A stand-alone sequel – “Moonlight Mile” by Dennis Lehane
I didn’t realize this (apparently I ignored the back cover) until I was a few pages into reading the book. Yet my enjoyment of the book was in no way lessened by not having read it’s prequel.
However, in order for me to talk about this sequel I do have to massively spoil the ending of the original novel, so be warned if you read beyond this point.
Lehane’s original 1998 novel, “Gone, Baby, Gone,” details two private investigators – Patrick Kenzie and Angela Gennaro – as they search for a missing four year old girl named Amanda.
(Recently, it was turned into a film starring Casey Affleck, Michelle Monaghan, Ed Harris, and Morgan Freeman, which was directed by Ben Affleck. The film got great reviews, and even racked up an Oscar nomination for Amy Ryan, who played the hardened mother of the missing girl.)
In “Moonlight Mile,” it’s been twelve years since Patrick and Angela found little Amanda and returned her to her parents, which wasn’t as easy as it seemed. The result of the case left Patrick with lingering doubts and guilt. Amanda had actually been kidnapped by her uncle, who was attempting to rescue her from her disaster of a mother and the seedy lifestyle she was raising the child in. Amanda had been placed with a nice, stable, childless couple, and her life with them would have actually been great. Instead, she was returned to an unsafe lifestyle, and the nice loving couple went to jail.
Patrick, looking back, sums it up: “It was one of the more cutting ironies of the Amanda McCready case that I’d liked the bad guys a hell of a lot more than the good ones.”
Now, Amanda is sixteen, and has vanished again. Her estranged Aunt has called upon the two investigators (now married with their own precocious chatterbox of a child) to bring her home once again. Against his better judgment, Patrick finds himself back on the case – and Angela, unable to resist, jumps aboard the crazy train as well.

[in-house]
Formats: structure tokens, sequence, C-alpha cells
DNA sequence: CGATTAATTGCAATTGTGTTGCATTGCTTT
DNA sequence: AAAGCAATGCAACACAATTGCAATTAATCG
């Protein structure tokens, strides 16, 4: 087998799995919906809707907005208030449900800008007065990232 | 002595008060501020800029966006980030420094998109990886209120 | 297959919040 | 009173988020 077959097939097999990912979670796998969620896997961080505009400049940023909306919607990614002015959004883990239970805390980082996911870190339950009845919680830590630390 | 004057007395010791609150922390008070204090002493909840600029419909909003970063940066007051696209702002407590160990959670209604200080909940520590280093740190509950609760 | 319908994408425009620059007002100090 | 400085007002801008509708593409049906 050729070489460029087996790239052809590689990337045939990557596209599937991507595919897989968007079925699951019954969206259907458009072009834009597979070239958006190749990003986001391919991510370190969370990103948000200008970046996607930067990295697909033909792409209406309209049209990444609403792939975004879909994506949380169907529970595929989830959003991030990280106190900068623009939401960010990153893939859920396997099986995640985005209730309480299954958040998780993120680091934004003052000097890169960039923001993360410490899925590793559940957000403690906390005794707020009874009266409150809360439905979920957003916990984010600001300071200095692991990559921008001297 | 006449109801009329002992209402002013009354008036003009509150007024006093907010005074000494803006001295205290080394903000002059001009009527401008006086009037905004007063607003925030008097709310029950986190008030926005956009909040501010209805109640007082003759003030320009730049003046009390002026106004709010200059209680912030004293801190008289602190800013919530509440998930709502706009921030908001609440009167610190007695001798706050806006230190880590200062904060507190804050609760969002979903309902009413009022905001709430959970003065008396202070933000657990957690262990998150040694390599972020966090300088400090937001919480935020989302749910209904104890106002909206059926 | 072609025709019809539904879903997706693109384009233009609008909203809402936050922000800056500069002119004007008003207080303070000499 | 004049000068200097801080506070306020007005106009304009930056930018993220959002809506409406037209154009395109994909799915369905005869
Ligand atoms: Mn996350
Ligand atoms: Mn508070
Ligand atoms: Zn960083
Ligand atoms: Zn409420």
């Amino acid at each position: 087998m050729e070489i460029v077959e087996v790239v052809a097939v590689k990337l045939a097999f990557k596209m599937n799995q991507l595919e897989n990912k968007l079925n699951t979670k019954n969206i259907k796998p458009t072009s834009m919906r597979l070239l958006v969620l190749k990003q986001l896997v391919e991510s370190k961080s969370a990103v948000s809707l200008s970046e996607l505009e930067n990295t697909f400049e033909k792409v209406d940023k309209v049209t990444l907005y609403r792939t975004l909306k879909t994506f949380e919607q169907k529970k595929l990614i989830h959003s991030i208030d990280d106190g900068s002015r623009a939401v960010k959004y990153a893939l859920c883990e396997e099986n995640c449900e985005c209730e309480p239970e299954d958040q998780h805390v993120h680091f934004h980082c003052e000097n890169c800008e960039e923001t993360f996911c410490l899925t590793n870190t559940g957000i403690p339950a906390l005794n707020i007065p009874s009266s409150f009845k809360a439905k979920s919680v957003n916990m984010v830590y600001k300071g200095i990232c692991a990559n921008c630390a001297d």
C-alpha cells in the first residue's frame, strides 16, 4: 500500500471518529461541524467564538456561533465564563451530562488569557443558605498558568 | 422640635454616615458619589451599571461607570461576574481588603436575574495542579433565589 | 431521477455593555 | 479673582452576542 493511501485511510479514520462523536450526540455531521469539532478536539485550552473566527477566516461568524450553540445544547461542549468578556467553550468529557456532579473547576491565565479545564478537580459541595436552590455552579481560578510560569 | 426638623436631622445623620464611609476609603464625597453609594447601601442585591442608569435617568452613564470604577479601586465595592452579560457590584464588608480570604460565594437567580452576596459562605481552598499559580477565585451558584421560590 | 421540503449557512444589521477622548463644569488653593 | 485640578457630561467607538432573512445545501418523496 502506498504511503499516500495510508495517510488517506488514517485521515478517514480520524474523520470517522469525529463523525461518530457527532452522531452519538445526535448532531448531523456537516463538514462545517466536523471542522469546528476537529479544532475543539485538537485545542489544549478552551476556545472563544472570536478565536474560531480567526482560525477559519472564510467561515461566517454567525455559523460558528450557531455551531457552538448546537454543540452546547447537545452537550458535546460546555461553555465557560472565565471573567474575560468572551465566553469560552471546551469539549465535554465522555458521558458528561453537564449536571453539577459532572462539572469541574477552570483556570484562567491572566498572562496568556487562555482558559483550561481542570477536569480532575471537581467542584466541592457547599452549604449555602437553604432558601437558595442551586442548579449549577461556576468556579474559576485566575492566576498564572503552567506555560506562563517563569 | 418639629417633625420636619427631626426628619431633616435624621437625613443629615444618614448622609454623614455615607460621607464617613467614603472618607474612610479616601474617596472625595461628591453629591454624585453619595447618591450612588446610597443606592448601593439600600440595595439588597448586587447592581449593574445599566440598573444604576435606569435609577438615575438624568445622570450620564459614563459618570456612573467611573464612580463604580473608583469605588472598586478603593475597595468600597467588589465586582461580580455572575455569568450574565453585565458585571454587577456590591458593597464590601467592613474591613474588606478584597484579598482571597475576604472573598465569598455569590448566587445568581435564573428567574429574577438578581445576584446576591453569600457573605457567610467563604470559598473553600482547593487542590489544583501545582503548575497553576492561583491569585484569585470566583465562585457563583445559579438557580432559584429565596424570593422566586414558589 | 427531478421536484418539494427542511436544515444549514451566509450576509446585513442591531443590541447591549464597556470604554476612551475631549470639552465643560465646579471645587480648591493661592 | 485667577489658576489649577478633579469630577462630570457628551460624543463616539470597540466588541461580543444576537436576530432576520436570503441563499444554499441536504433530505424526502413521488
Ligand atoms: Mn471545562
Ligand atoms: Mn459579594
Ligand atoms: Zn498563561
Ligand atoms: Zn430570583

From there, everything goes to hell – There are Russian gangsters, stolen babies, an ancient cross, and no one is as innocent as they seem. (There’s also a wonderful section where Patrick interviews Amanda’s school mates. The dialogue, peppered with “likes” and other today-teen twitches, is spot on and mind-numbing in it’s perfection. Really, nothing is scarier than a teenage girl.)
Nothing is black and white – or easy.
The book crackles with jaunty dialogue, and fast-paced twists and turns. Patrick and Angela are a sexy and smart couple you follow happily through their adventures. You can tell Lehane has great affection for the duo, and it radiates from the pages. I couldn’t put this book down, and that’s saying something considering it was a sequel to a book I’ve never read and honestly had no interest in reading. Now, I think my eyes have been opened to a great writer, and I’m going to have to read “Gone, Baby, Gone.”
“There’s a wonderful video of Lehane talking about the book and his influences on his site.
“Moonlight Mile” is in stores now, and would make a great gift for that special crime-novel-reader in your life. Or just anyone with an appreciation for well-crafted storytelling.